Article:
Following on the great study of hydroxycarbene1 (see my blog post), Schreiner now reports on the synthesis and characterization of dihydroxycarbene 1.2 It is prepared by high-vacuum flash pyrolysis of oxalic acid (Scheme 1).

Scheme 1

Dihydroxycarbene can exist in three different conformations characterized by the relationship about the C-O bond, either s-cis or s-trans. The three conformations are shown in Figure 1, and the s-trans,s-trans structure is the local energy minimum (computed at CCSD(T)/cc-pVTZ).

1tt (0.0)

1ct (0.1)

1cc (6.7)

Figure 1. CCSD(T)/cc-pVTZ optimized geometries and relative energies (kcal mol-1) of the conformers of 1.2

Identification of the 1 is made through comparison of the experimental and computed IR vibrational frequencies. As an example, the experimental and computed frequencies for the s-trans,s-trans conformer are listed in Table 1. The agreement is excellent.

Table 1. Computed and experimental vibrational frequencies (cm-1) and intensities (in parentheses) of the s-trans,s-trans conformation of 1.2





3876.4 (23.5)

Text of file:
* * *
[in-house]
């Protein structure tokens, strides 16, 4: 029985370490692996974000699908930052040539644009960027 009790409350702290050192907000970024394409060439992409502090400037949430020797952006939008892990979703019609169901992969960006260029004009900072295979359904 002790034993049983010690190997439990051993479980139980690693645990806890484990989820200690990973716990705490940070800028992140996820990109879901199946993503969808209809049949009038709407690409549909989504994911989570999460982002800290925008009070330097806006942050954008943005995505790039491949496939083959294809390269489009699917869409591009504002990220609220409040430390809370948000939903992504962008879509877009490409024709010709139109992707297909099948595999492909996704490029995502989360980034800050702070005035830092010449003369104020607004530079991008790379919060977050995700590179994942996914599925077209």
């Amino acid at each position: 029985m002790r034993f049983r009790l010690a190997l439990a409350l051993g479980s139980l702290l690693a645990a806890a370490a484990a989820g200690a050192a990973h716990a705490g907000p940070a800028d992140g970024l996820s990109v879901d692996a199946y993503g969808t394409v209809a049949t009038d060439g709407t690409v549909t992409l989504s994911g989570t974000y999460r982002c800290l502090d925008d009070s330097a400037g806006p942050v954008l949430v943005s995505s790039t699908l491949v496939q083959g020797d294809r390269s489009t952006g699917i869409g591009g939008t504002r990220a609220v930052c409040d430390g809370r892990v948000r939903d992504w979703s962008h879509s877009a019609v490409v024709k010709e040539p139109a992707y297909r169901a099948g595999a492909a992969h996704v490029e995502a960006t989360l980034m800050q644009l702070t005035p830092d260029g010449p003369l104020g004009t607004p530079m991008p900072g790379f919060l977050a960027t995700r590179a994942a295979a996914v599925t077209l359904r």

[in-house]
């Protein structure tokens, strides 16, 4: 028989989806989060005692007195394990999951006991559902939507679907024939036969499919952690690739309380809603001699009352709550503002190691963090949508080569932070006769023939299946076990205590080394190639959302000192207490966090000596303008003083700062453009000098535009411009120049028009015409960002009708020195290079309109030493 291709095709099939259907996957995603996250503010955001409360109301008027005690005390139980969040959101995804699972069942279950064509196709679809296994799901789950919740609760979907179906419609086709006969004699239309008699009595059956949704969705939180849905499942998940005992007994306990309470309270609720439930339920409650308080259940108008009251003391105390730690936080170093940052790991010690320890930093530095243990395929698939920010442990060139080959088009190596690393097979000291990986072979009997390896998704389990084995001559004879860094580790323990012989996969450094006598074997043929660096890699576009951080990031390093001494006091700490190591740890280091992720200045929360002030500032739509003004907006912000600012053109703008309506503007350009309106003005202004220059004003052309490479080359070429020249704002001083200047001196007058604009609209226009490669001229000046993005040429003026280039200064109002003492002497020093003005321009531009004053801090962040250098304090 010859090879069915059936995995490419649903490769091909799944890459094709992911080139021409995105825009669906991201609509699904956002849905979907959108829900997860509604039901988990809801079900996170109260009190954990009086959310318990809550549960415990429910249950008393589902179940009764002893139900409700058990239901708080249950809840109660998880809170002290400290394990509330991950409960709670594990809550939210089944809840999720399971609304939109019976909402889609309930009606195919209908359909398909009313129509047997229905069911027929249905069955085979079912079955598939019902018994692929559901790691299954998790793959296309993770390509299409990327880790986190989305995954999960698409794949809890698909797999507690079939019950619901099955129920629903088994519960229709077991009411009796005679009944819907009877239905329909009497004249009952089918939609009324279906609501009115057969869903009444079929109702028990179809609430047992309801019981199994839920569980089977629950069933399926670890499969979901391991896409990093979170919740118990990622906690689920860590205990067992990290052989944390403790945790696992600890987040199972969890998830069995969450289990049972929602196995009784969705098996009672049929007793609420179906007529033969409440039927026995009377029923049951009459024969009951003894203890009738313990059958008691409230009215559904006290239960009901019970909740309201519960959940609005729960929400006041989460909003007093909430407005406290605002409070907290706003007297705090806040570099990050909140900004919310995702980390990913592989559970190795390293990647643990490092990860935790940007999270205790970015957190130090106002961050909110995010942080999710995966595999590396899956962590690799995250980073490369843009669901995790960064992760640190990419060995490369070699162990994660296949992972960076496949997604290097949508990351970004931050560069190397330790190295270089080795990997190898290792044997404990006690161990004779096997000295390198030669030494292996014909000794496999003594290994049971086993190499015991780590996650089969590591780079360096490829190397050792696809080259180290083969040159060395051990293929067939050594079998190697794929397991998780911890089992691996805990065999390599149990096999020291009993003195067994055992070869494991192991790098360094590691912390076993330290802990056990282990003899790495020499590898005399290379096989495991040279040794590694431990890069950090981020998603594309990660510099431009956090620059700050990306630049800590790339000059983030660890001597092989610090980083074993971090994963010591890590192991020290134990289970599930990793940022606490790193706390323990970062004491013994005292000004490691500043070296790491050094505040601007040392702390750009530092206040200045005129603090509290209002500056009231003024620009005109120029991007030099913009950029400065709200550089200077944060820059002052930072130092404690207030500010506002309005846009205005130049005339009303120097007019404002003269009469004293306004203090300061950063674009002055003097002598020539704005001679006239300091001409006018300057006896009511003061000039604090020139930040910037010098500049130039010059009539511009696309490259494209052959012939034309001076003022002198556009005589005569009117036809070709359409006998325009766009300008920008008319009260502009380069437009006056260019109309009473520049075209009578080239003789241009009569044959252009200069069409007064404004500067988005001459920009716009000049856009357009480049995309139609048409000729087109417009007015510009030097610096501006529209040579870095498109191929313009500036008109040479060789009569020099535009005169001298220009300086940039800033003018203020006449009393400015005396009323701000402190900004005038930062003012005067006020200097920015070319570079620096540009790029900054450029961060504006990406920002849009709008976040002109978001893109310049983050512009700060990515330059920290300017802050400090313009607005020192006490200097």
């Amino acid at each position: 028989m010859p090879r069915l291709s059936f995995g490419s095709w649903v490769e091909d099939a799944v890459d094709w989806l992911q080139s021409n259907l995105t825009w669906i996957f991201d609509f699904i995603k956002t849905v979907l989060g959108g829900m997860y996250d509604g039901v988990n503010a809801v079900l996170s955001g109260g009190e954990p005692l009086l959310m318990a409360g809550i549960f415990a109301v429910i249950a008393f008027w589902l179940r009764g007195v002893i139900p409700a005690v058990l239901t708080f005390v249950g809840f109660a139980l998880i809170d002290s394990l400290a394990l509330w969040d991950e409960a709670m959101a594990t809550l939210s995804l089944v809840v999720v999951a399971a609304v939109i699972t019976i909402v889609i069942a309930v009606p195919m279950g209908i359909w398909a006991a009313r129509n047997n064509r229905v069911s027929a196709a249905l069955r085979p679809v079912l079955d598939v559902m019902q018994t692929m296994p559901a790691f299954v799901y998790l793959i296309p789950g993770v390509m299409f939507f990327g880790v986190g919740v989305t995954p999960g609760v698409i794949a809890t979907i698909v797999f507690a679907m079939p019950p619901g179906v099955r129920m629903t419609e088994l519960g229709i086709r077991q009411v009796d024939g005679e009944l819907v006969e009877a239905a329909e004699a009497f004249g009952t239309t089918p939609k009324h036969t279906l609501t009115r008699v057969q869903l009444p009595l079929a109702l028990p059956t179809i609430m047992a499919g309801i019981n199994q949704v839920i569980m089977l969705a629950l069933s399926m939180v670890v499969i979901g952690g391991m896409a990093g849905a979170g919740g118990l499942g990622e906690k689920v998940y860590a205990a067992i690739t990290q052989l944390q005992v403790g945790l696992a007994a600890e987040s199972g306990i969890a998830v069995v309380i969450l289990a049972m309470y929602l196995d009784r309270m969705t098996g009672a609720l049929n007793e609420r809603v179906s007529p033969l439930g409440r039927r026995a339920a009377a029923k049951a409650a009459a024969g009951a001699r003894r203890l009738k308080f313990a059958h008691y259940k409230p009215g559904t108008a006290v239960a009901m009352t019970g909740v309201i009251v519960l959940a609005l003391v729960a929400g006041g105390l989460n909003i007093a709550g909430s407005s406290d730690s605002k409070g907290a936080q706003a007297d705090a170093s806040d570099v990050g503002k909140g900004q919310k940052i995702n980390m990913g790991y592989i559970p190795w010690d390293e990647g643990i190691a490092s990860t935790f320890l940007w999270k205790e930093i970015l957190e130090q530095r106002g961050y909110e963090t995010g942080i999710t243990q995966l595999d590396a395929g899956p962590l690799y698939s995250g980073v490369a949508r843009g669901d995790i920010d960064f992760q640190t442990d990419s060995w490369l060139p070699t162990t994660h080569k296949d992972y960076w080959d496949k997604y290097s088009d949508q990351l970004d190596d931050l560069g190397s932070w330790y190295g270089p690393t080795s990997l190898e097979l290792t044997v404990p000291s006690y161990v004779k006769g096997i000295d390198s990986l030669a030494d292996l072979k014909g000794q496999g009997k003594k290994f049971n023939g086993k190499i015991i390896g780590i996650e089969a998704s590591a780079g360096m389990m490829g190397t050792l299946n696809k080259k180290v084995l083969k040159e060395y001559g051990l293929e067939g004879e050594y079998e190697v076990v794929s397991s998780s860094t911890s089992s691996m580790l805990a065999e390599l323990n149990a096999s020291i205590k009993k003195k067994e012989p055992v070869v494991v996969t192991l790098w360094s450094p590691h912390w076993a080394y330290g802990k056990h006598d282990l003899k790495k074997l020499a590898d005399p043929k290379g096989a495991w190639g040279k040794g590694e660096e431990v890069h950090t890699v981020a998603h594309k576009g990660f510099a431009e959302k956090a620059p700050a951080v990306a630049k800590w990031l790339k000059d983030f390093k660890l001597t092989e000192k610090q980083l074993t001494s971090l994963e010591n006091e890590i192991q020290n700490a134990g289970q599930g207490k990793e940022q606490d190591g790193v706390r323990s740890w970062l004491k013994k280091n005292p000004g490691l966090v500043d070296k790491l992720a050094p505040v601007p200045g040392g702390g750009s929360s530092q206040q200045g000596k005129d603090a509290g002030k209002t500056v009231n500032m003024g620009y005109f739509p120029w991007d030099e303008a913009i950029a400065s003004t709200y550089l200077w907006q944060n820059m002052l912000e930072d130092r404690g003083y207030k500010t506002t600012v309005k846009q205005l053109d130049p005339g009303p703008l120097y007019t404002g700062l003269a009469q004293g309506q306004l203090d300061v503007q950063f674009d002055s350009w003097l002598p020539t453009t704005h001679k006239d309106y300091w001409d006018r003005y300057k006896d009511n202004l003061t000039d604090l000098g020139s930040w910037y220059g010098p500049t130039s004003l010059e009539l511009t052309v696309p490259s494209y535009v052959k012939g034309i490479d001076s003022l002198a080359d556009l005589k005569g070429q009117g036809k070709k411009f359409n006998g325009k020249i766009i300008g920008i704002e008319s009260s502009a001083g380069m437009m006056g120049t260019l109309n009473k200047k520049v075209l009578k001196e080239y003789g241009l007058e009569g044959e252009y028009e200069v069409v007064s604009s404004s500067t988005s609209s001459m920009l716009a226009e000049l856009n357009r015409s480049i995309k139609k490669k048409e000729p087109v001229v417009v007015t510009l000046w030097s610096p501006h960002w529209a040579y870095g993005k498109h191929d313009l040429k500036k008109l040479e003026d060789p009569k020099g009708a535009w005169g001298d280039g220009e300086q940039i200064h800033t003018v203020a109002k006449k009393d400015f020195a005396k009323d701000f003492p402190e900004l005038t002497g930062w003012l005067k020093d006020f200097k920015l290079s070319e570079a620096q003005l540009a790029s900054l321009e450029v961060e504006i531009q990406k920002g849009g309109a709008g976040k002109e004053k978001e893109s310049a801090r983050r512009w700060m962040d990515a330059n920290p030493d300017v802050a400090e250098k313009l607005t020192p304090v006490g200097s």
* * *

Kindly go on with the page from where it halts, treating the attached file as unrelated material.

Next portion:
3633.2 / 3628.6 (w)


3871.4 (234.1)

3625.1 (s)


1443.1 (124.4)

1386.2 (m)


1370.5 (58.3)

1289.0 / 1287.4 (w)


1157.8 (470.6)

1110.3 / 1109.3 (vs)


1156.6 (1.4)



742.4 (178.8)

706.6 (s)


672.4 (0.0)



641.6 (11.2)


Unlike hydroxycarbene, dihydroxycarbene is stable. The amazing instability of hydroxycarbene is due to tunneling through a large barrier: nearly 30 kcal mol-1.1 The tunneling route for the decomposition of 1 is more difficult for two reasons. First, its C-O bond is quite strong; the C-O distance is quite short, 1.325 Å. This makes a long distance that must be traversed in the tunneling mode. (The strong bond is due to π-donation from the oxygen lone pair into the empty carbon p orbital; this is noted by the large rotational barrier about the C-O bonds of 17 kcal mol-1!) Second, the activation barrier for decomposition is very high, at least 34 kcal mol-1.


(1) Schreiner, P. R.; Reisenauer, H. P.; Pickard Iv, F. C.; Simmonett, A. C.; Allen, W. D.; Matyus, E.; Csaszar, A. G., "Capture of hydroxymethylene and its fast disappearance through tunnelling," Nature, 2008, 453, 906-909, DOI: 10.1038/nature07010.

(2) Schreiner, P. R.; Reisenauer, H. P., "Spectroscopic Identification of Dihydroxycarbene13," Angew. Chem. Int. Ed., 2008, 47, 7071-7074, DOI: 10.1002/anie.200802105


1: InChI=1/CH2O2/c2-1-3/h2-3H